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BASICS ABOUT MAGNETS

  • History of Magnetism
  • Many Different Types to Choose From
  • Places Magnets are Used
  • Your Best Source in the Magnetic Field!

Image of a Red Horseshoe Magnet

What is a Magnet?
A magnet is an object made of certain materials which create a magnetic field. Every magnet has at least one north pole and one south pole. By convention, we say that the magnetic field lines leave the north end of a magnet and enter the south end of a magnet. This is an example of a magnetic dipole (“di” means two, thus two poles).Magnet Pole Illustration If you take a bar magnet and break it into two pieces, each piece will again have a north pole and a south pole. If you take one of those pieces and break it into two, each of the smaller pieces will have a north pole and a south pole. No matter how small the pieces of the magnet become, each piece will have a north pole and a south pole. It has not been shown to be possible to end up with a single north pole or a single south pole which would be a monopole (“mono” means one or single, thus one pole).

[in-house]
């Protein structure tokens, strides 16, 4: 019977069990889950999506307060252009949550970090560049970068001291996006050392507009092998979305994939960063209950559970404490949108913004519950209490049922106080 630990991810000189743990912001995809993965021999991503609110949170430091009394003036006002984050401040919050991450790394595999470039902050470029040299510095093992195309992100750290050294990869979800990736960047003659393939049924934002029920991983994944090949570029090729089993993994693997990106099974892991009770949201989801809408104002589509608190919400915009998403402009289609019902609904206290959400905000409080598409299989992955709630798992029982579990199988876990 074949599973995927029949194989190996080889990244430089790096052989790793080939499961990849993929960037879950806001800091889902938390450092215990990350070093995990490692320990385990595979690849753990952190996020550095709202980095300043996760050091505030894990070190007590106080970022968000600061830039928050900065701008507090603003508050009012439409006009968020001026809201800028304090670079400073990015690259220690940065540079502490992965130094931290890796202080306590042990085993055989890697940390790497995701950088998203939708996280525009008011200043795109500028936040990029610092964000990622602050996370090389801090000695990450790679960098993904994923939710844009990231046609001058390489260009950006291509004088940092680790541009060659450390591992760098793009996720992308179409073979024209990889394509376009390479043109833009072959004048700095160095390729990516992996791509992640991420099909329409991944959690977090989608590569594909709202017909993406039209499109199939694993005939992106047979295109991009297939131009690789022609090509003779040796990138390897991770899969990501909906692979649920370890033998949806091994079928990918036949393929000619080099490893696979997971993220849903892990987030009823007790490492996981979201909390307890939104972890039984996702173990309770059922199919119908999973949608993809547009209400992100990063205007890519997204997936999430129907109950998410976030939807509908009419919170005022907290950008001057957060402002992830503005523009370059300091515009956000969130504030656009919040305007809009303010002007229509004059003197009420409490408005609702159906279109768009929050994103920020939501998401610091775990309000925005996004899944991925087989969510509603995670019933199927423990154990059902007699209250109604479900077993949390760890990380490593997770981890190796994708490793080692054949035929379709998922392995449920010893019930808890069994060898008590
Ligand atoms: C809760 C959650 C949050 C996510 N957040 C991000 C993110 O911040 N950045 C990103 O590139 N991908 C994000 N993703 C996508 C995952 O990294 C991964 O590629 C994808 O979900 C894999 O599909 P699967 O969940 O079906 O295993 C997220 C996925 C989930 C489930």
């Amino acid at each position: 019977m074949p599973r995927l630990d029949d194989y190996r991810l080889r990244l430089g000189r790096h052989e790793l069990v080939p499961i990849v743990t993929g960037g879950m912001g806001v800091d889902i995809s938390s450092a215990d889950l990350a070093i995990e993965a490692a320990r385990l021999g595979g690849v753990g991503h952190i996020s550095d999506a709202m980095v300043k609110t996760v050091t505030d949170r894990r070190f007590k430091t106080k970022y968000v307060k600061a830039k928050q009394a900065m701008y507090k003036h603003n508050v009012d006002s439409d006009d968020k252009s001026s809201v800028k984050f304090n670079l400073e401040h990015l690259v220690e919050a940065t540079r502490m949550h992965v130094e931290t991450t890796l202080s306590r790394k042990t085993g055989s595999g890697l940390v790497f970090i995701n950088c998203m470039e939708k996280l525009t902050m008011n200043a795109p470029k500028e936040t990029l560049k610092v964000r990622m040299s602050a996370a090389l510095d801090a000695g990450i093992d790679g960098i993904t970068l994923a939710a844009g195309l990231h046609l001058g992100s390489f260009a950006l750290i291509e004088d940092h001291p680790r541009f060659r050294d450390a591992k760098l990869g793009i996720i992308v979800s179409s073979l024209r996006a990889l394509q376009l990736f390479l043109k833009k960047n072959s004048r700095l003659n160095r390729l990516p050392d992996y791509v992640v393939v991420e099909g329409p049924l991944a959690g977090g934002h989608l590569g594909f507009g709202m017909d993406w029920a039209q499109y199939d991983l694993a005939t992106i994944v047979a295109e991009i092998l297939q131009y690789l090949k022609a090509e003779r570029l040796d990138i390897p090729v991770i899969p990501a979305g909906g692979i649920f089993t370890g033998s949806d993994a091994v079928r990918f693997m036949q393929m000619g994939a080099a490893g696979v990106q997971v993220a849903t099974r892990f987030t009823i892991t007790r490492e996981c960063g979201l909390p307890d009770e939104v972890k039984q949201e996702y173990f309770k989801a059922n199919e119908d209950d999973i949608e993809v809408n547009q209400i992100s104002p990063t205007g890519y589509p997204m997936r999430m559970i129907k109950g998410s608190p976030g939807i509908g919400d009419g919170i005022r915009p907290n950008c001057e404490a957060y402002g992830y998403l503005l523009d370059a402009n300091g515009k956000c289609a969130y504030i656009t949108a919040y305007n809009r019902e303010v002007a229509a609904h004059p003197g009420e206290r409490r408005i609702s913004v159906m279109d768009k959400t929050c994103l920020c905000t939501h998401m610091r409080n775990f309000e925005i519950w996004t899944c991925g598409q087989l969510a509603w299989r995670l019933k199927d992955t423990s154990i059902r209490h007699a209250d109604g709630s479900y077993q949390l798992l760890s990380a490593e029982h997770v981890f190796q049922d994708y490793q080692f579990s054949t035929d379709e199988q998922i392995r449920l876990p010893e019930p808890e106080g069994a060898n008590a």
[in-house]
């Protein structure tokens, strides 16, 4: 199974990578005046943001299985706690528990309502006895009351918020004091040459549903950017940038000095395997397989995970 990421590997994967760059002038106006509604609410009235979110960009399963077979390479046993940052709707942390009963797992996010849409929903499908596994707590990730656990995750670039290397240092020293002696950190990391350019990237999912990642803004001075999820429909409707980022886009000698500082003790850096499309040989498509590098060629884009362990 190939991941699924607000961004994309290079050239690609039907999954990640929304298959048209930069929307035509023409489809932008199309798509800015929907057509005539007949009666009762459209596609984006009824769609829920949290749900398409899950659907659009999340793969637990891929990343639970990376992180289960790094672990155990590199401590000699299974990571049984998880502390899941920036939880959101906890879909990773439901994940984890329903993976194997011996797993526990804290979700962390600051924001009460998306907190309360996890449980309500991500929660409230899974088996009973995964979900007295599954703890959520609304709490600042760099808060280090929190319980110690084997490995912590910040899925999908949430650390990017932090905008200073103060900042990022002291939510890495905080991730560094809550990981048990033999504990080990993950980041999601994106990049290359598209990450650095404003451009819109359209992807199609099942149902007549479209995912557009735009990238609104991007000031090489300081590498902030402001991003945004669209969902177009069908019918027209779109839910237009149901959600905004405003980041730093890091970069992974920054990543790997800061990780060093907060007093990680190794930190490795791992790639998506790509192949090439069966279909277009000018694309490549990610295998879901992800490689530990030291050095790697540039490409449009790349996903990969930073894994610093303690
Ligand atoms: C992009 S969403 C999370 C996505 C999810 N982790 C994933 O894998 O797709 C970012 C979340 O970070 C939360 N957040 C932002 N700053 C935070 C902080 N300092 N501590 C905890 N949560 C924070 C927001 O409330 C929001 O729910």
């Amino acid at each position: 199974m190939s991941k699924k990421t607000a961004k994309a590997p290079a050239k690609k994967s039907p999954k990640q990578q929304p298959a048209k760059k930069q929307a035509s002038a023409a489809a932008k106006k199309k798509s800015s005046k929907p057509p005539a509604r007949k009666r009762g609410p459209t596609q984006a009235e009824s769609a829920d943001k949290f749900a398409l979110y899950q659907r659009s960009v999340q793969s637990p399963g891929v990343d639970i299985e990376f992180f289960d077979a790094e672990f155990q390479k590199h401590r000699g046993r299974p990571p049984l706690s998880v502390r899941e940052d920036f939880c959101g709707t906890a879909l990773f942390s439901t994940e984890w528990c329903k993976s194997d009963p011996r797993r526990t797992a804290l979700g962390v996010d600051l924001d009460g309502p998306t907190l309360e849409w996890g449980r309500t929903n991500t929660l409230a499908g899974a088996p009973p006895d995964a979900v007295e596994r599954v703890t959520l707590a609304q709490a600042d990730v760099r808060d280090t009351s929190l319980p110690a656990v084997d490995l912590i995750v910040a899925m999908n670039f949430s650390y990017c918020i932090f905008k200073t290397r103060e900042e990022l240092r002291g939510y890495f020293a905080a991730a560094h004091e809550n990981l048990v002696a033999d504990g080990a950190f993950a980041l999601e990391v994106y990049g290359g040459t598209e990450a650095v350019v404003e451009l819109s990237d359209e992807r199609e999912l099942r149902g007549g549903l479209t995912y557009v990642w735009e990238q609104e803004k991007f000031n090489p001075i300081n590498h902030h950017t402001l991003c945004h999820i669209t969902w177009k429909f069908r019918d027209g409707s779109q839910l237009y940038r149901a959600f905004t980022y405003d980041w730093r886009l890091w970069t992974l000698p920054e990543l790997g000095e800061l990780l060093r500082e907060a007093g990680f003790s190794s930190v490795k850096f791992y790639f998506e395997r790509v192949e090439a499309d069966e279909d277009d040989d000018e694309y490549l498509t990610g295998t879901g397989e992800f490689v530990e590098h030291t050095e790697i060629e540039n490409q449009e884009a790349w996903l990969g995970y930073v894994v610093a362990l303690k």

History of Magnetism

Magnets and why they work remains one of life’s mysteries. People were fascinated by magnetic properties as early as 600 B.C. The name “magnet” was first used by the Greeks for describing a mysterious stone that attracted iron and other pieces of the same stone. One account says that the name was fashioned after the shepherd, Magnes,

Good Shepard Magnes

who, according to Greek legend, discovered the stone by accident while tending his flock. The iron tip of his staff was attracted by a mysterious force to a large rock. There was such a powerful attraction that it took intense efforts for the boy to separate the staff from the stone.